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By now you know that I wax poetic about vinegar: It cleans windows, tenderizes meat, brightens salads, neutralizes odors and even softens your laundry.

And if you're still looking for creative ways to use up your summer harvest — because you just can't bear the sight of your pressure canner any longer — look no further. It's vinegar to the rescue again!

Infused vinegars are a superb way to capture the fresh and clean flavors of fruits, vegetables and herbs all winter long, when your taste buds are screaming for a diversion.

You may struggle to use up some of the things you've canned this season (40 jars of pickled watermelon rind? What were you thinking?). But you will never get bored with vinegar. Berry, peach and nectarine varieties are delicious drizzled over artisan salads. Herb vinegars also are nice for salads and for adding to pots of beans, soups and stews. The vinegar brightens and intensifies the flavor without adding more salt. Play around with the trend and work vinegar into elegant desserts. How about a dish of home-churned bittersweet chocolate ice cream drizzled with a berry-infused balsamic? Doesn't that just make your toes tingle?

Things get even more indulgent when you pair infused vinegars with flavorful oils. Just consider the flavor combinations in your favorite recipes and go wild. How about tangerine vinegar and Szechuan pepper oil over a cold salad of snow peas, carrots, bell peppers and rice noodles?

Or whisk up a zesty sandwich dressing by blending sun-dried tomato oil with basil vinegar. A lemon oil and oregano vinegar combo makes a savory and tenderizing marinade for chicken or a simple dressing for a fresh Greek salad. Heck, you could build an entire hors d'oeuvres spread around a stack of warm crostini, a log of goat cheese and an assortment of infused oils and vinegars.

Still not a believer? Go sear yourself a steak in garlic oil and deglaze the pan with Herbes de Provence vinegar. I rest my case.

The recipes I'm providing today are only guidelines — get creative and swap in different types of vinegars and your favorite herbs and fruits. A general rule of thumb is to use equal measures of fruit and vinegar, and a 1-to-2 ratio of loosely packed herb leaves and vinegar.

Using dried herbs? That's 1/2 cup leaves to 2 cups vinegar. Herbal vinegars are a cinch: Simply pour vinegar over the herbs to steep. For fruit vinegars, you'll want to heat all your ingredients together before steeping to extract every luscious bit of flavor.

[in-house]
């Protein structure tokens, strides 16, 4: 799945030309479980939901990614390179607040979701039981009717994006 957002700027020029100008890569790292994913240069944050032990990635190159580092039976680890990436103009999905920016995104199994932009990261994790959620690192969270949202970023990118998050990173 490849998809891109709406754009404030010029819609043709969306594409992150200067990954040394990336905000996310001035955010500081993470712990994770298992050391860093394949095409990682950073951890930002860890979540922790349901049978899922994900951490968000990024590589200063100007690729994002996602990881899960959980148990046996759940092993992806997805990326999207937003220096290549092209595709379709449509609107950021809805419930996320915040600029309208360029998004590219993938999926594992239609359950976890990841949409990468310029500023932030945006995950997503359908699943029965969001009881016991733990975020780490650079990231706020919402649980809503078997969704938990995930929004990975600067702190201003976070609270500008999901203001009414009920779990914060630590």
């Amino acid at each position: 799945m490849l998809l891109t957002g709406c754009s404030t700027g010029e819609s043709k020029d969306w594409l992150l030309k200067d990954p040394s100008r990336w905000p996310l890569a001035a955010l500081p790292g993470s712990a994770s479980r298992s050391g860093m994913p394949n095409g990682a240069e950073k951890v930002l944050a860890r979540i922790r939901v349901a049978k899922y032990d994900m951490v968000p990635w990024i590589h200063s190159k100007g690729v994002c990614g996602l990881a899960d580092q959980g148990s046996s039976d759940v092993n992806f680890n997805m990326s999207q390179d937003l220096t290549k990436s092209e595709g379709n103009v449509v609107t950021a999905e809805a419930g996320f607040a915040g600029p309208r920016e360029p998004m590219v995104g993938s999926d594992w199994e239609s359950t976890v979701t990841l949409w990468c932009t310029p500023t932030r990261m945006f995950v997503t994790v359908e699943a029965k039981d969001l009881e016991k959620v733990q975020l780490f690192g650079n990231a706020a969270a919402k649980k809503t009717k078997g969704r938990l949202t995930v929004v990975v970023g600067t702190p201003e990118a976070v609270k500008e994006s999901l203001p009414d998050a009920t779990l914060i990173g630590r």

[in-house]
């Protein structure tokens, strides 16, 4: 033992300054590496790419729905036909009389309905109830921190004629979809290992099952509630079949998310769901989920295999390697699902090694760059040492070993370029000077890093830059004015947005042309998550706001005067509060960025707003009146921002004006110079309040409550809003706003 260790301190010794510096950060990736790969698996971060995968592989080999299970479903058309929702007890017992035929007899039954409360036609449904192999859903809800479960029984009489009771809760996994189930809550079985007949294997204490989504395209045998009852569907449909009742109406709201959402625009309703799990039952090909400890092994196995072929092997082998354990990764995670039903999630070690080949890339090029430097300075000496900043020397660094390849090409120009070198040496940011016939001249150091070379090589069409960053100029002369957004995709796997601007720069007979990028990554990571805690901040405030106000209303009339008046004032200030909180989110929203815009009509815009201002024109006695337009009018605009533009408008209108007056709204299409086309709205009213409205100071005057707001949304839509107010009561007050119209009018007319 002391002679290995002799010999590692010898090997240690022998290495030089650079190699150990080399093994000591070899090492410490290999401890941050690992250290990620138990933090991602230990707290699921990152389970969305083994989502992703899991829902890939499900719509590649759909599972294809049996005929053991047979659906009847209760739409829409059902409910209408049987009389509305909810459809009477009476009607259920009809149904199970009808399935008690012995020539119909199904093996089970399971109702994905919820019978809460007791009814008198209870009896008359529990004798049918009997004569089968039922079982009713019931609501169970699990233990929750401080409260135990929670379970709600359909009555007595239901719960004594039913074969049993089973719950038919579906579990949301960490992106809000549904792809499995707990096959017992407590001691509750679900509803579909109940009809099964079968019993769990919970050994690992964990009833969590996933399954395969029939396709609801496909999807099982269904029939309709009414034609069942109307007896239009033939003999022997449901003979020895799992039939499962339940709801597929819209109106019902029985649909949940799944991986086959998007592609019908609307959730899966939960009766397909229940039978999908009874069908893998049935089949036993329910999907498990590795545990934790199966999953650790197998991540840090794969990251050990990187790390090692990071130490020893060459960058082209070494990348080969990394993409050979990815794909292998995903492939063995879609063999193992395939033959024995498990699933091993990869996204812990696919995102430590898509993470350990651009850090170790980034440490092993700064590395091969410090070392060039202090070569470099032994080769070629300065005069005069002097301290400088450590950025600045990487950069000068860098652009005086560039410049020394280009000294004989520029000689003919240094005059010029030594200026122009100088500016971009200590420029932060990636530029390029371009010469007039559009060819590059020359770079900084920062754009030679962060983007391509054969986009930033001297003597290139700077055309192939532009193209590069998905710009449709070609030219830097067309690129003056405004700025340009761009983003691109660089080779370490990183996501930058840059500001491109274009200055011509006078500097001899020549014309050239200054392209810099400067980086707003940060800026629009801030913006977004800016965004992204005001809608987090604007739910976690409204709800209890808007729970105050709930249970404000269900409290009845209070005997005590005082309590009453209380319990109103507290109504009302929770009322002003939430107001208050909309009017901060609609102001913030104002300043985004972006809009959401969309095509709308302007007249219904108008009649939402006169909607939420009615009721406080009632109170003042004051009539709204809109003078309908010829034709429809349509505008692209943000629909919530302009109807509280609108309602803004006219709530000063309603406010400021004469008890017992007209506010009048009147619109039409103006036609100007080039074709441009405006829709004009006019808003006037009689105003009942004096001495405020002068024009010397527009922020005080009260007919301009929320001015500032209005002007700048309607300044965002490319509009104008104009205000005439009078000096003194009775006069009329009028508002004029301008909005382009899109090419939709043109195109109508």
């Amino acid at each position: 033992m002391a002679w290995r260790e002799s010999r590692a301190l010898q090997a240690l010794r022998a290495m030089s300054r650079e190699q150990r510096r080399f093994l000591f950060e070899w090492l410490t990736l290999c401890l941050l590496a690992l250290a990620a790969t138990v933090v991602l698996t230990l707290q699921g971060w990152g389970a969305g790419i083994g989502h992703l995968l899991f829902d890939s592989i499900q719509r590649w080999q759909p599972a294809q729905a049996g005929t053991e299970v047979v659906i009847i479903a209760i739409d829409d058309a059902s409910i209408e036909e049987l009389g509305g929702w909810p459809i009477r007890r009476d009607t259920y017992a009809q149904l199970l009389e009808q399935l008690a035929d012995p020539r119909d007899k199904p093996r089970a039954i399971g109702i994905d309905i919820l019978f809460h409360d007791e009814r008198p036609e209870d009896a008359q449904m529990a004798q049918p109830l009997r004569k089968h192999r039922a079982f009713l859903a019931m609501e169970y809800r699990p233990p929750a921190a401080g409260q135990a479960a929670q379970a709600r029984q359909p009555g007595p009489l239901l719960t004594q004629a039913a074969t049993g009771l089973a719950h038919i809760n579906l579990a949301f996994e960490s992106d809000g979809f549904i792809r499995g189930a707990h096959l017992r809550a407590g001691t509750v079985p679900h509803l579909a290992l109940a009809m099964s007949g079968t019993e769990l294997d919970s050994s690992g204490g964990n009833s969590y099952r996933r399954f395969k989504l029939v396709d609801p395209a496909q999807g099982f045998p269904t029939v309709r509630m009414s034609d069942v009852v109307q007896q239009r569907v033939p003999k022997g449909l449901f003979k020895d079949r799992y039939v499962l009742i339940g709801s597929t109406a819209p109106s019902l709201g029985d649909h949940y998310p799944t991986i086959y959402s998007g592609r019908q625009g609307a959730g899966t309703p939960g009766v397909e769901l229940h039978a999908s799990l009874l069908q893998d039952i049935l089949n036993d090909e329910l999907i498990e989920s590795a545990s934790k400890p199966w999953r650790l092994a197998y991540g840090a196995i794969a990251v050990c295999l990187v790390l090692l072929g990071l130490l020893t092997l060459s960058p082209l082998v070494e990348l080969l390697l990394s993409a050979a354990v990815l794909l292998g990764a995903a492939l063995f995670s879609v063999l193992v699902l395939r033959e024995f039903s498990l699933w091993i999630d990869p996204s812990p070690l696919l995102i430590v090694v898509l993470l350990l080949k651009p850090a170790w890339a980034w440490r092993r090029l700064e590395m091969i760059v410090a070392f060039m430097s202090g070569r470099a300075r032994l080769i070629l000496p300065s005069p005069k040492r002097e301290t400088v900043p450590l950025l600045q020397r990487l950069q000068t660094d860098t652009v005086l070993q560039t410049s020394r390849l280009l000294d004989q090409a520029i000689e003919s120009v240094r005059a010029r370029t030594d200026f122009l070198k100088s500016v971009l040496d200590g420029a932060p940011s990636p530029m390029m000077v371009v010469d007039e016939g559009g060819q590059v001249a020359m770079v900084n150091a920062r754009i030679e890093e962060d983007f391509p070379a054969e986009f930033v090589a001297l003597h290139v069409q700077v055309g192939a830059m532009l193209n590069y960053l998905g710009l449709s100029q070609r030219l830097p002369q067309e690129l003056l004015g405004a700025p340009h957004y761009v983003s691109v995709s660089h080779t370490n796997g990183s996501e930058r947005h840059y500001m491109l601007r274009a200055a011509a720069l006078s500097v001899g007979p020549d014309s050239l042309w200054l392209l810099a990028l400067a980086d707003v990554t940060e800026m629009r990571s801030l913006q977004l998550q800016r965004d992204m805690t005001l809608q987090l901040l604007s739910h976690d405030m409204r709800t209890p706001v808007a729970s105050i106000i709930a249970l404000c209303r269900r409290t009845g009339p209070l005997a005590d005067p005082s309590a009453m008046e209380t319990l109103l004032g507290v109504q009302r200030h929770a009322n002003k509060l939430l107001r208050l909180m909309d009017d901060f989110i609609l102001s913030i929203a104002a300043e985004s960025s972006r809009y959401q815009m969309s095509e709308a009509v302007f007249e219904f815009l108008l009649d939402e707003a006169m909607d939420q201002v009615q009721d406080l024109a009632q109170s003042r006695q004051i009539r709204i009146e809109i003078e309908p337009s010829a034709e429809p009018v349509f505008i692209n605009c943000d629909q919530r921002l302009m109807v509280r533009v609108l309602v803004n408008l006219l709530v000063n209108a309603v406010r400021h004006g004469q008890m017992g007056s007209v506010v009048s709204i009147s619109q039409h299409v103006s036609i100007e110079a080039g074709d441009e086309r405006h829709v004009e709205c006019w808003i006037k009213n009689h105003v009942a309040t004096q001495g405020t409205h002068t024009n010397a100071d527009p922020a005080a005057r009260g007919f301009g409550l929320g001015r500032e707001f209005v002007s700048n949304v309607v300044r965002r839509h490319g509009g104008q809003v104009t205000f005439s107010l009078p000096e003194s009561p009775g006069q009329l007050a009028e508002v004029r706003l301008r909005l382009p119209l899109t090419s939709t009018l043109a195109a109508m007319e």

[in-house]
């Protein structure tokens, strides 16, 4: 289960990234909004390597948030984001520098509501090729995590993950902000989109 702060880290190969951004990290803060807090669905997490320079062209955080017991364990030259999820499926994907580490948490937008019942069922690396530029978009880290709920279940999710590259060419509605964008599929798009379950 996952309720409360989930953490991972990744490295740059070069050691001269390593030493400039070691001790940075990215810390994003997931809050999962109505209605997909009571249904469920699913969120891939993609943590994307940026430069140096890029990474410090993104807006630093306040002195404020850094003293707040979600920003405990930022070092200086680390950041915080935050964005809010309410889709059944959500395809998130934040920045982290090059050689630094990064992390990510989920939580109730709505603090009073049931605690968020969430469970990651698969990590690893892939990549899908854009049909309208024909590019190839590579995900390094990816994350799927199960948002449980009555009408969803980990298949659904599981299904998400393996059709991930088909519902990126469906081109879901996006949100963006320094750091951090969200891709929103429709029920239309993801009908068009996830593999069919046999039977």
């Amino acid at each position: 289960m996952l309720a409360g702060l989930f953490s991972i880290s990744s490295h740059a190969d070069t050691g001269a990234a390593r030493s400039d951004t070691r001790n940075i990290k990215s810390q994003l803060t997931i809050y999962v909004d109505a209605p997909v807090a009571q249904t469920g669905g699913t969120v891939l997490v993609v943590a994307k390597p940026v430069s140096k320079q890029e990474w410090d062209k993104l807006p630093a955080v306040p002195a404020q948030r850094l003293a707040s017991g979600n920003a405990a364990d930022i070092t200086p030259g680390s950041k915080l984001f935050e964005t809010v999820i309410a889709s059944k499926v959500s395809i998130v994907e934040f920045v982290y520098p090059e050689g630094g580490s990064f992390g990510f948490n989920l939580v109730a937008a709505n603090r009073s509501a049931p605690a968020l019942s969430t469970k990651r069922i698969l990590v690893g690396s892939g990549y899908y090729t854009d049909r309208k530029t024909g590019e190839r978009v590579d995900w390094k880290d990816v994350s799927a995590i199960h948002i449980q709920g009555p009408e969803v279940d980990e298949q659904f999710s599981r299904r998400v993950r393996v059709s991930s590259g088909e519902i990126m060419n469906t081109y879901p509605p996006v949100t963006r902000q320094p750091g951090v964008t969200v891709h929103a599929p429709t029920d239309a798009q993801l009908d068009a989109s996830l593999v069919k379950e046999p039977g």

A note on safety: Vinegar is too acidic for botulism to pose a threat. That being said, other pathogens that live on fresh produce can be an issue if you're not careful. Sterilize your jars beforehand, and wash produce thoroughly. Only use herbs and fruit that are free of blemishes and bruises, and keep finished vinegars in the refrigerator.

Don't forget to double or triple the recipe to make enough to share! Bottles of infused vinegar are downright decorative, so they make great hostess, housewarming or holiday gifts.

MaryJane Butters is the editor of MaryJanesFarm magazine. E-mail her at —

Elderberry vinegar

2ΒΌ cups elderberries or blueberries

2 tablespoons honey

2 cups red wine vinegar

Use a fork to lightly mash the berries. Place the ingredients in a heavy-bottomed, nonreactive saucepan over low heat. Once mixture has started to simmer, cook for an additional 10 minutes, stirring occasionally to prevent the fruit from burning. Pour mixture into a glass jar with a screw-on lid and store in a cool, dark place for three weeks.

Using a fine mesh sieve lined with a coffee filter, separate out berries. Use a wooden spoon to extract as much juice as possible. Pour into pretty bottles and garnish with a few whole berries, if desired.

Drizzle purple vinegar — along with a mild oil— over tender greens and edible flowers, like nasturtiums.

Servings • about 2 cups

Source: MaryJane Butters —

Rosemary vinegar

1 cup loosely packed rosemary sprigs (keep them on the stem for easier removal) or basil

2 cups white wine vinegar

Put the leaves into a screw-top jar.

Using a spoon, bruise them up a bit to release more of the essential oils. Pour vinegar over the herbs, seal the jar and let it steep for about three weeks in a cool, dark place.

Shake the jar once or twice weekly and check the flavor periodically for strength.

Once it tastes the way you like, strain out the herbs.

Pour the vinegar into decorative bottles and seal.

Makes a great dressing for chicken salad.

Servings • 2 cups

Source: MaryJane Butters